The delicate undereye area is one of the first bits to show signs of stress and ageing, so it’s important to take good care of it. It's easy to get overwhelmed with all the best eye creams on the market promising to banish bags and de-puff - there’s a plethora of problems we’re dealing with and our quest to solve all of them at once can feel never-ending.
in order to get to the truth, we spoke with two experts to give us the lowdown on the best night-time regimes to help us all wake up bright-eyed and bushy-tailed. However, before we even start on our nightly beauty regime, we need to consider the impact our daily routine may have on our eyes.
Things such as prolonged screen time and the amount of water we consume can contribute to dry and puffy eyes.
“Take lots of breaks from screens and devices, and remember the 20-20-20 rule. Every 20 minutes, look at an object over 20 feet away for 20 seconds. Also, get away from a screen for five to ten minutes every hour,” says Bhavin Shah (opens in new tab), Contact Lens Practitioner of the Year 2020 finalist.
If puffiness is your problem, then it may be down to dehydration. “Drink lots of water; redness and puffiness are often caused by dryness,” adds Bhavin. “Drinking enough water will help.”
And for an extra moisture boost, eye drops are a great way to perk up your peepers. “Using drops for dryness is like using moisturiser for the eyes – great for making them feel better,” says Bhavin.
We all know getting a good night’s sleep is key and no amount of lotions and potions will fix a sleepless night. To help us nod off, we should all be looking to switch off up to an hour before we actually go to bed.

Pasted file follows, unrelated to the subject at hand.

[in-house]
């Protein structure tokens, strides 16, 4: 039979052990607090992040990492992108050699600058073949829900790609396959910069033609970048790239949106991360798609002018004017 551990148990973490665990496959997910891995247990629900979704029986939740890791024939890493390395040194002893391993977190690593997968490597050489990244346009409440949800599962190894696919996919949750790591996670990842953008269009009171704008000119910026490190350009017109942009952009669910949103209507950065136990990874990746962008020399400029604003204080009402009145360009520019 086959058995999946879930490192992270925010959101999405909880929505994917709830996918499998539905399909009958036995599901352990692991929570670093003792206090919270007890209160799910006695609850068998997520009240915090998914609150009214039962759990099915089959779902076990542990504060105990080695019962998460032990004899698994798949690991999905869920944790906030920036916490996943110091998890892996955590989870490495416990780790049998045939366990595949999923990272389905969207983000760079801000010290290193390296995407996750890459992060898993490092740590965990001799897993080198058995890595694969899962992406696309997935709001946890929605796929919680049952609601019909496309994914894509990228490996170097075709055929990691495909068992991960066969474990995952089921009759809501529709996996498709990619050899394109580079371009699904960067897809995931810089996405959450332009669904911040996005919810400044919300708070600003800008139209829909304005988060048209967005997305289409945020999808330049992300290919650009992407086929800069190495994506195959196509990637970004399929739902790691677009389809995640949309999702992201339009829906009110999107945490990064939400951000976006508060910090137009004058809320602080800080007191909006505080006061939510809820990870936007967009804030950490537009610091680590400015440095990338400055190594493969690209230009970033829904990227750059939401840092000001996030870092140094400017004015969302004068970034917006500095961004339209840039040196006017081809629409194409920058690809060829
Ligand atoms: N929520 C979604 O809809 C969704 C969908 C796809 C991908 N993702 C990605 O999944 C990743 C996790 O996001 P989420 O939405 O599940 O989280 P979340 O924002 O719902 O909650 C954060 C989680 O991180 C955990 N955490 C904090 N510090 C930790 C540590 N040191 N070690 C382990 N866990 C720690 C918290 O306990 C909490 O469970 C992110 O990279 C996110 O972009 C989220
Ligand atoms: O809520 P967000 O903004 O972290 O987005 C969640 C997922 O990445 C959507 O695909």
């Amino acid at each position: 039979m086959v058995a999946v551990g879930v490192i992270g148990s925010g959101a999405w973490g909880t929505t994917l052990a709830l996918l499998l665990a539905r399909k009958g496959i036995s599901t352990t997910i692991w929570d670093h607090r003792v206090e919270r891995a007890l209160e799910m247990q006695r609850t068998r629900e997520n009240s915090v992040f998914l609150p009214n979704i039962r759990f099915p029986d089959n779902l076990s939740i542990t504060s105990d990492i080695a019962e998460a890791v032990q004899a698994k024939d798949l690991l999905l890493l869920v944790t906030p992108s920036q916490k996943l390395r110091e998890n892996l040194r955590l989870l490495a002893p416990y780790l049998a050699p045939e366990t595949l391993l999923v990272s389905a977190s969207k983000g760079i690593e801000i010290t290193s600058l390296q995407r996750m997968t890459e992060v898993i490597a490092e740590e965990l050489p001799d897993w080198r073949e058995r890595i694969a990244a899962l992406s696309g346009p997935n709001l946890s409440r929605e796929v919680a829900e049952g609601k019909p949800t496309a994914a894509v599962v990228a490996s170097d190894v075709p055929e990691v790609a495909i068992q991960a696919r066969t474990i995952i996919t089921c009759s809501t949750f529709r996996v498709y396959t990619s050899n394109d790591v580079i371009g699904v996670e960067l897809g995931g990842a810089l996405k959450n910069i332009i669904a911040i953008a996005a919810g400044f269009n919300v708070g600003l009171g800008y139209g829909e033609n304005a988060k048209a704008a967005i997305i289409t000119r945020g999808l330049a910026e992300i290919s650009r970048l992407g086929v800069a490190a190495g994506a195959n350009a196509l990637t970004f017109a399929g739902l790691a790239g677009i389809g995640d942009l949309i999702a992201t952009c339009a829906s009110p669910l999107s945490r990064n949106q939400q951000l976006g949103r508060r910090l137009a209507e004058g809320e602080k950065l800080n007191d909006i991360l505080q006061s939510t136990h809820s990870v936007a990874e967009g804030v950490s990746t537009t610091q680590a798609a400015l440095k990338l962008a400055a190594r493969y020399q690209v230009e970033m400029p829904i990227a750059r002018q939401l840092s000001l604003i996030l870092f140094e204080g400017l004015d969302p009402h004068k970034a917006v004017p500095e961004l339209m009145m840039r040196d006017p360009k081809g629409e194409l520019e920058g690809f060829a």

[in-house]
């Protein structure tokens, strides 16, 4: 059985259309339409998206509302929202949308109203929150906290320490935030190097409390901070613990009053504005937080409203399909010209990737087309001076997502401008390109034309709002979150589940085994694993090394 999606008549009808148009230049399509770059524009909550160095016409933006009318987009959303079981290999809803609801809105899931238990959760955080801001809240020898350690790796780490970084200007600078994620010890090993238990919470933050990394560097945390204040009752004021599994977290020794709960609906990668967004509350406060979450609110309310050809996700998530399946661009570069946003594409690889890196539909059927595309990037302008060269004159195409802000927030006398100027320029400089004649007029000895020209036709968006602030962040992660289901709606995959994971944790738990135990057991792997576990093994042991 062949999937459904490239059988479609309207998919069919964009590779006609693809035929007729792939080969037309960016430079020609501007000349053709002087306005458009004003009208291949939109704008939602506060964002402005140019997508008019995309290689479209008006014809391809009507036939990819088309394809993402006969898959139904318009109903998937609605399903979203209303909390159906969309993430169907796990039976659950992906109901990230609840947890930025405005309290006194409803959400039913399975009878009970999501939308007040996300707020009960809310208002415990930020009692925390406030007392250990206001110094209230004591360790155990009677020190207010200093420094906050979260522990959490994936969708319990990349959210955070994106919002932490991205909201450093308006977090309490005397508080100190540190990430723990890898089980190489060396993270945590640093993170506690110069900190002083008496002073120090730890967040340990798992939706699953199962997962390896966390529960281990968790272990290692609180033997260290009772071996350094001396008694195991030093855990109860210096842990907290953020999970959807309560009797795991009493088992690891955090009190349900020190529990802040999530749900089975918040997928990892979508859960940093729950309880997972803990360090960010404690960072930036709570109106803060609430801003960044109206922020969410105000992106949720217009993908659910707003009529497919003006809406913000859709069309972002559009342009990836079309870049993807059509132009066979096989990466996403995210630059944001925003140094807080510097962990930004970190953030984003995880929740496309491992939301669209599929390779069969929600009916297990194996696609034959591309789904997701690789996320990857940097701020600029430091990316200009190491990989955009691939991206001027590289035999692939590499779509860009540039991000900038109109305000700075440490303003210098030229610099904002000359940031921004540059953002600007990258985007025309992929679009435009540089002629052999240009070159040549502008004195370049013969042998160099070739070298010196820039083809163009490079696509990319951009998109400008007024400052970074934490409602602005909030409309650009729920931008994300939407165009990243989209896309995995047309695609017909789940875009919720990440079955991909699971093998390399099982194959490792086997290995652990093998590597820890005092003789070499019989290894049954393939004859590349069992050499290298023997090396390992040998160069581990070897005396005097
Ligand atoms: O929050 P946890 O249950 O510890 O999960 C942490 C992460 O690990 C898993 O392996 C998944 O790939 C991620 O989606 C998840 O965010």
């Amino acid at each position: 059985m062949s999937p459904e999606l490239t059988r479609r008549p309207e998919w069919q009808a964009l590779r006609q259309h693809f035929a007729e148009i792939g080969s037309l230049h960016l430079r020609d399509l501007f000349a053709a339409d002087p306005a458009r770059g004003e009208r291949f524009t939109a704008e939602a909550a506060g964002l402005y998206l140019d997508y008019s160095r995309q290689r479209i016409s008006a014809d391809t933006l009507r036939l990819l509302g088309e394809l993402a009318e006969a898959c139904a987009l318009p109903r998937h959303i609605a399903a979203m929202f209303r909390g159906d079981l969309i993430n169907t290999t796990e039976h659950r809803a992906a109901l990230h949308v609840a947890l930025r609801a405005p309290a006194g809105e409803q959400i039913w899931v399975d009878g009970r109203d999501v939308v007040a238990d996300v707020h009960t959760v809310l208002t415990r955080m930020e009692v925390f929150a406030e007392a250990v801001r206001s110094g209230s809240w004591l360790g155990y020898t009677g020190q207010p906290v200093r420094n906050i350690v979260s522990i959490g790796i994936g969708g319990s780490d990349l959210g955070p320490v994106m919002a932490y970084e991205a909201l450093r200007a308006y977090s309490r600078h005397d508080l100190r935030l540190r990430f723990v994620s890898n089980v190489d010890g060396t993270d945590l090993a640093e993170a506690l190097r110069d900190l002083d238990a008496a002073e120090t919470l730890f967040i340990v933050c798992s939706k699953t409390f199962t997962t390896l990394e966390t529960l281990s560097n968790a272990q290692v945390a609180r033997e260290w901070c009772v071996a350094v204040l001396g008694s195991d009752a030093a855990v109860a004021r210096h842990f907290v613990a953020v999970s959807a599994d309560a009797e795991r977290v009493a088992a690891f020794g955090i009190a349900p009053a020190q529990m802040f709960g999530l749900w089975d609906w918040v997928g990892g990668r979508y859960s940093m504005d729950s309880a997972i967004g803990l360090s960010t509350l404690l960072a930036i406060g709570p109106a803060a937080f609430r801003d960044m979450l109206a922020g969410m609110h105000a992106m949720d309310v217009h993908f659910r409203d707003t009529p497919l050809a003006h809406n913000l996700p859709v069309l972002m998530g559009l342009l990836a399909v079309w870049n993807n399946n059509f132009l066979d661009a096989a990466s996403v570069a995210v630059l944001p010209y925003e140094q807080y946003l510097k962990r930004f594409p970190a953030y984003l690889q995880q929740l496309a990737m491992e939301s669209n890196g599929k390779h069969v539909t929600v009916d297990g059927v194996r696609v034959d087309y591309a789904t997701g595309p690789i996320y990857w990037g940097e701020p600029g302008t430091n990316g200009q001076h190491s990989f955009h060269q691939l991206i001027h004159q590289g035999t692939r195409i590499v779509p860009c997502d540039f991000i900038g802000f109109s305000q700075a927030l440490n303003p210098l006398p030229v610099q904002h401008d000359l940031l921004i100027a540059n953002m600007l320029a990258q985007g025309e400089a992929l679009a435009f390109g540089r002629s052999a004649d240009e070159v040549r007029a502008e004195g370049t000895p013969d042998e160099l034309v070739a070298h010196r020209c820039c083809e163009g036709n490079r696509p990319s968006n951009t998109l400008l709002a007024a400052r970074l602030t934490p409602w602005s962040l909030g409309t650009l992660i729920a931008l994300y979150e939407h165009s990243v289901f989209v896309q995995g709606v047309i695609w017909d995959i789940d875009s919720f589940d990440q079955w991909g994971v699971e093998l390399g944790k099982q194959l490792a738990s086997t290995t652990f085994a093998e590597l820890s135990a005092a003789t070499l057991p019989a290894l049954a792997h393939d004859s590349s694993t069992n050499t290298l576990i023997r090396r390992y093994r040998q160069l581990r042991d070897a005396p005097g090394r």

“Get enough sleep – tiredness, especially from late-night mobile-phone use, can make the eyes red, tired and puffy. You should put your phone away about 30-60 minutes before sleeping, to allow your mind to relax. The blue light from modern smartphones is very stimulating and can disrupt sleeping patterns,” adds Bhavin.
“If these tips don’t help, see an optometrist who specialises in red eyes and can perform an examination to investigate any underlying causes, especially in the case of chronic dryness and redness.”
Eyecare routines recommended by experts
Dr Hennah Bashir, advanced aesthetic physician at www.drhennaesthetics.com
We all are occasionally guilty of slipping into bed without removing our makeup properly, but cleansing is an important step that we really shouldn’t skip – especially around the eye area.
What’s more, it’s not just what we use – it’s also how we apply it. “Skin should always be patted, not rubbed, when being cleansed or treated with skincare, as the skin around the eyes is literally the thinnest skin in the whole body and can be easily irritated or damaged,” says Dr Hennah.
Use a serum designed for the undereye
Serums penetrate much deeper than creams, so it’s worth investing in this step of your regime if you want faster results.
“Apply an undereye serum or treatment cream, such as The Ordinary Caffeine Solution 5% & ECGC, £5.80, or a vitamin E- or C-based serum to leave on skin overnight. A good undereye serum should be able to brighten the undereye area and address undereye puffiness,” adds Dr Hennah.
“Key ingredients to look out for in a good product are caffeine, ginseng extract, vitamin C, vitamin E, coconut oil, ceramides, hyaluronic acid and glycerin.”
Gently massage to help boost circulation
“Daily massage around the eye after applying a serum will promote blood flow to the undereye area and help fluid retention in the undereyes overnight,” says Dr Hennah.
“I advise my patients to invest in a jade facial roller, as massaging your face with this every night can increase blood circulation and aid lymphatic drainage, thereby making skin better and reducing puffiness around the eyes. Place the roller in the refrigerator or on ice before use. Massaging with cold jade can help skin look younger by stimulating more rapid turnover of dead skin cells, but it’s not a quick fix; you need to do this every night to see benefits.”